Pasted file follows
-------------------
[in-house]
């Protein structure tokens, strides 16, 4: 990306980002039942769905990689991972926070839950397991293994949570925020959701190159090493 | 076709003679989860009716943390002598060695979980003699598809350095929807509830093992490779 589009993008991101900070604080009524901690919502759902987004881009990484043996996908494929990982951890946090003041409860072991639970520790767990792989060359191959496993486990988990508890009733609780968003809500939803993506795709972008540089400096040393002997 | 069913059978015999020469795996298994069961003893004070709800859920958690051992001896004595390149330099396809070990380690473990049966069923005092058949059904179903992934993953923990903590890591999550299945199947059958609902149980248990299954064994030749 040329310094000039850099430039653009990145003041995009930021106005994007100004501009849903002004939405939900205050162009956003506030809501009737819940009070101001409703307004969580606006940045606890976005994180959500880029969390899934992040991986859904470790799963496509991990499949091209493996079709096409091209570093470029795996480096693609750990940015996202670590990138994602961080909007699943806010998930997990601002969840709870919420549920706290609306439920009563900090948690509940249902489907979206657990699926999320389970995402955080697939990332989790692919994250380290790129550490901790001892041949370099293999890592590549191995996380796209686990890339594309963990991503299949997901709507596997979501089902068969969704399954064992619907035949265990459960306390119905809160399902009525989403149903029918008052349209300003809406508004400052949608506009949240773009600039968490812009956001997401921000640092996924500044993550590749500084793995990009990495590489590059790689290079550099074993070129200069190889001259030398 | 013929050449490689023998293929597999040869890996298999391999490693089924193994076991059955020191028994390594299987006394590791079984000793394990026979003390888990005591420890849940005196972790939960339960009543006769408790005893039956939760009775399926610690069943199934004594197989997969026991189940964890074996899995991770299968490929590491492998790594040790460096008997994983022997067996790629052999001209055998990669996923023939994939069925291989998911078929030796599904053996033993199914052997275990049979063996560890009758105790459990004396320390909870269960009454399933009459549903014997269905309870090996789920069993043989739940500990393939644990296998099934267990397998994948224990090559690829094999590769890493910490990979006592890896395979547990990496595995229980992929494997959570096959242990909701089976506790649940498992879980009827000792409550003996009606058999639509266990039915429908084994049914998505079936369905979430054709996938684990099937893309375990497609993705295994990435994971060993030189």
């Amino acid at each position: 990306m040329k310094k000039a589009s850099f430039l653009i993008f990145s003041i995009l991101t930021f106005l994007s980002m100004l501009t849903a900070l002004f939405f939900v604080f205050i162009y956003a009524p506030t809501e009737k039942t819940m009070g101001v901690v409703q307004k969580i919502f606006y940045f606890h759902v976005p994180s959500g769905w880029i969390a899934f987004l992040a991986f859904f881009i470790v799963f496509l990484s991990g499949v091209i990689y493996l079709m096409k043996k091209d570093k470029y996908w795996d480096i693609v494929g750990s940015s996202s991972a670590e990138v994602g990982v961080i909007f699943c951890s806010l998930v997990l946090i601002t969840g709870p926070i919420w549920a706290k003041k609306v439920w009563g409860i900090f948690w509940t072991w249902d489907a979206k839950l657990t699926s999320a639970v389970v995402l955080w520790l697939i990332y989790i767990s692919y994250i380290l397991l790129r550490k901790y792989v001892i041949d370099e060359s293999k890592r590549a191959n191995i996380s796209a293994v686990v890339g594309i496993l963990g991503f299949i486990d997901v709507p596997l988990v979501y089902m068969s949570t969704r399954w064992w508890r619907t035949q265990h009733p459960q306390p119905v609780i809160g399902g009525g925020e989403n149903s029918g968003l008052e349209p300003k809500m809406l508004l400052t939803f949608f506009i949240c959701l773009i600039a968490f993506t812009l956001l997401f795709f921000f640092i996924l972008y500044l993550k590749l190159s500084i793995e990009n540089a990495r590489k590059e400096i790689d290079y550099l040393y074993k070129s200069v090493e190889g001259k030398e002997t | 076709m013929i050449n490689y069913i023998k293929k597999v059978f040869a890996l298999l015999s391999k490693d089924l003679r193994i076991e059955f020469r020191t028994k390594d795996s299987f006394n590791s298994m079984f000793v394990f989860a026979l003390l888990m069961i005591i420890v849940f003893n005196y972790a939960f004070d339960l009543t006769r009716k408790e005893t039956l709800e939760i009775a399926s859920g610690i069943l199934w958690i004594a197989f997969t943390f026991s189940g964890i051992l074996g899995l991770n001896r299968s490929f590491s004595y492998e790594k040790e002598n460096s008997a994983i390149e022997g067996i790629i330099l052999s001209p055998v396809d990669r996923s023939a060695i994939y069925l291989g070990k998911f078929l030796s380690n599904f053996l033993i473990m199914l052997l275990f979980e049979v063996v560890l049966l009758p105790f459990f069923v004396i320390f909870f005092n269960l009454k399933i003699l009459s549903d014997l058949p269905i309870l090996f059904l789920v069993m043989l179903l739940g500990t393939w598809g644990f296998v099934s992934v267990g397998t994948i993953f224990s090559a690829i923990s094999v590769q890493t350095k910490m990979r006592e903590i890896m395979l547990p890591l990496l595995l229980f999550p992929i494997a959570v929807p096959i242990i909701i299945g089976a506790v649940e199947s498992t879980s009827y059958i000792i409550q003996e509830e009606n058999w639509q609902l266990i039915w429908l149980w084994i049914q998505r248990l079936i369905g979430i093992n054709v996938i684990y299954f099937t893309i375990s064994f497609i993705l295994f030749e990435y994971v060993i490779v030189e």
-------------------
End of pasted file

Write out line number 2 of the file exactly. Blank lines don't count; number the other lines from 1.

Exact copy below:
């Protein structure tokens, strides 16, 4: 990306980002039942769905990689991972926070839950397991293994949570925020959701190159090493 | 076709003679989860009716943390002598060695979980003699598809350095929807509830093992490779 589009993008991101900070604080009524901690919502759902987004881009990484043996996908494929990982951890946090003041409860072991639970520790767990792989060359191959496993486990988990508890009733609780968003809500939803993506795709972008540089400096040393002997 | 069913059978015999020469795996298994069961003893004070709800859920958690051992001896004595390149330099396809070990380690473990049966069923005092058949059904179903992934993953923990903590890591999550299945199947059958609902149980248990299954064994030749 040329310094000039850099430039653009990145003041995009930021106005994007100004501009849903002004939405939900205050162009956003506030809501009737819940009070101001409703307004969580606006940045606890976005994180959500880029969390899934992040991986859904470790799963496509991990499949091209493996079709096409091209570093470029795996480096693609750990940015996202670590990138994602961080909007699943806010998930997990601002969840709870919420549920706290609306439920009563900090948690509940249902489907979206657990699926999320389970995402955080697939990332989790692919994250380290790129550490901790001892041949370099293999890592590549191995996380796209686990890339594309963990991503299949997901709507596997979501089902068969969704399954064992619907035949265990459960306390119905809160399902009525989403149903029918008052349209300003809406508004400052949608506009949240773009600039968490812009956001997401921000640092996924500044993550590749500084793995990009990495590489590059790689290079550099074993070129200069190889001259030398 | 013929050449490689023998293929597999040869890996298999391999490693089924193994076991059955020191028994390594299987006394590791079984000793394990026979003390888990005591420890849940005196972790939960339960009543006769408790005893039956939760009775399926610690069943199934004594197989997969026991189940964890074996899995991770299968490929590491492998790594040790460096008997994983022997067996790629052999001209055998990669996923023939994939069925291989998911078929030796599904053996033993199914052997275990049979063996560890009758105790459990004396320390909870269960009454399933009459549903014997269905309870090996789920069993043989739940500990393939644990296998099934267990397998994948224990090559690829094999590769890493910490990979006592890896395979547990990496595995229980992929494997959570096959242990909701089976506790649940498992879980009827000792409550003996009606058999639509266990039915429908084994049914998505079936369905979430054709996938684990099937893309375990497609993705295994990435994971060993030189």